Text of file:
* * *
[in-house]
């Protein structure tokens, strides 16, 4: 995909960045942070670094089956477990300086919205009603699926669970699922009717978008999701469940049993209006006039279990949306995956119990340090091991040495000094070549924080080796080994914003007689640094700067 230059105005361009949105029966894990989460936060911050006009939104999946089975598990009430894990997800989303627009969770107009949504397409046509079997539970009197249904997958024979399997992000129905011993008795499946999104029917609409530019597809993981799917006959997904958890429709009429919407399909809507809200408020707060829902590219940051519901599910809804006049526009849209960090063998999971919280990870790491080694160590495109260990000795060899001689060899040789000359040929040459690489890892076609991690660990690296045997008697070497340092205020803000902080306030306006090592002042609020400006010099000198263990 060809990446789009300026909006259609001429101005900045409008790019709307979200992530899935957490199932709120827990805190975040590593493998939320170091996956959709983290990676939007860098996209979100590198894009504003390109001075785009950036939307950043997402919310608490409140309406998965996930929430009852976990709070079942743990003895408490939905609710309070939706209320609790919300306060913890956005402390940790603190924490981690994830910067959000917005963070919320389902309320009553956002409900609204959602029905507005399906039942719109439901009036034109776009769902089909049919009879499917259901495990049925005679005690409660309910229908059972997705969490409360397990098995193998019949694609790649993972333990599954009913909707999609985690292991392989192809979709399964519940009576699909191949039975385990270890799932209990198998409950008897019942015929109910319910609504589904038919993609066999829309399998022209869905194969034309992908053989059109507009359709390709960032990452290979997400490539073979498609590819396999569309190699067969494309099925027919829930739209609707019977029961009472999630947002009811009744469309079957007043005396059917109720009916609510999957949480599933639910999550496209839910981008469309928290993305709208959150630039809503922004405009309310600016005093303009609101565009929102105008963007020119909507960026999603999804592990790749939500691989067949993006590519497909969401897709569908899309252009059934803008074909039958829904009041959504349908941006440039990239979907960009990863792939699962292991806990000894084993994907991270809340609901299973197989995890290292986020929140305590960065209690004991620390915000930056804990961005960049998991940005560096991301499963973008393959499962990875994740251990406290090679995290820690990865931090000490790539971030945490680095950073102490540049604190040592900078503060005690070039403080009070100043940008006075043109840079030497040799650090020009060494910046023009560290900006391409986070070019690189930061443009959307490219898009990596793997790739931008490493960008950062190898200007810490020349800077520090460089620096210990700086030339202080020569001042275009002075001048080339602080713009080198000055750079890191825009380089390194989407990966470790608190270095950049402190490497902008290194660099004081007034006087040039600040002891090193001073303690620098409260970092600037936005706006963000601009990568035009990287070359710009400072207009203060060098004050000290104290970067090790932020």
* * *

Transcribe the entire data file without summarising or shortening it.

[in-house]
């Protein structure tokens, strides 16, 4: 995909960045942070670094089956477990300086919205009603699926669970699922009717978008999701469940049993209006006039279990949306995956119990340090091991040495000094070549924080080796080994914003007689640094700067 230059105005361009949105029966894990989460936060911050006009939104999946089975598990009430894990997800989303627009969770107009949504397409046509079997539970009197249904997958024979399997992000129905011993008795499946999104029917609409530019597809993981799917006959997904958890429709009429919407399909809507809200408020707060829902590219940051519901599910809804006049526009849209960090063998999971919280990870790491080694160590495109260990000795060899001689060899040789000359040929040459690489890892076609991690660990690296045997008697070497340092205020803000902080306030306006090592002042609020400006010099000198263990 060809990446789009300026909006259609001429101005900045409008790019709307979200992530899935957490199932709120827990805190975040590593493998939320170091996956959709983290990676939007860098996209979100590198894009504003390109001075785009950036939307950043997402919310608490409140309406998965996930929430009852976990709070079942743990003895408490939905609710309070939706209320609790919300306060913890956005402390940790603190924490981690994830910067959000917005963070919320389902309320009553956002409900609204959602029905507005399906039942719109439901009036034109776009769902089909049919009879499917259901495990049925005679005690409660309910229908059972997705969490409360397990098995193998019949694609790649993972333990599954009913909707999609985690292991392989192809979709399964519940009576699909191949039975385990270890799932209990198998409950008897019942015929109910319910609504589904038919993609066999829309399998022209869905194969034309992908053989059109507009359709390709960032990452290979997400490539073979498609590819396999569309190699067969494309099925027919829930739209609707019977029961009472999630947002009811009744469309079957007043005396059917109720009916609510999957949480599933639910999550496209839910981008469309928290993305709208959150630039809503922004405009309310600016005093303009609101565009929102105008963007020119909507960026999603999804592990790749939500691989067949993006590519497909969401897709569908899309252009059934803008074909039958829904009041959504349908941006440039990239979907960009990863792939699962292991806990000894084993994907991270809340609901299973197989995890290292986020929140305590960065209690004991620390915000930056804990961005960049998991940005560096991301499963973008393959499962990875994740251990406290090679995290820690990865931090000490790539971030945490680095950073102490540049604190040592900078503060005690070039403080009070100043940008006075043109840079030497040799650090020009060494910046023009560290900006391409986070070019690189930061443009959307490219898009990596793997790739931008490493960008950062190898200007810490020349800077520090460089620096210990700086030339202080020569001042275009002075001048080339602080713009080198000055750079890191825009380089390194989407990966470790608190270095950049402190490497902008290194660099004081007034006087040039600040002891090193001073303690620098409260970092600037936005706006963000601009990568035009990287070359710009400072207009203060060098004050000290104290970067090790932020």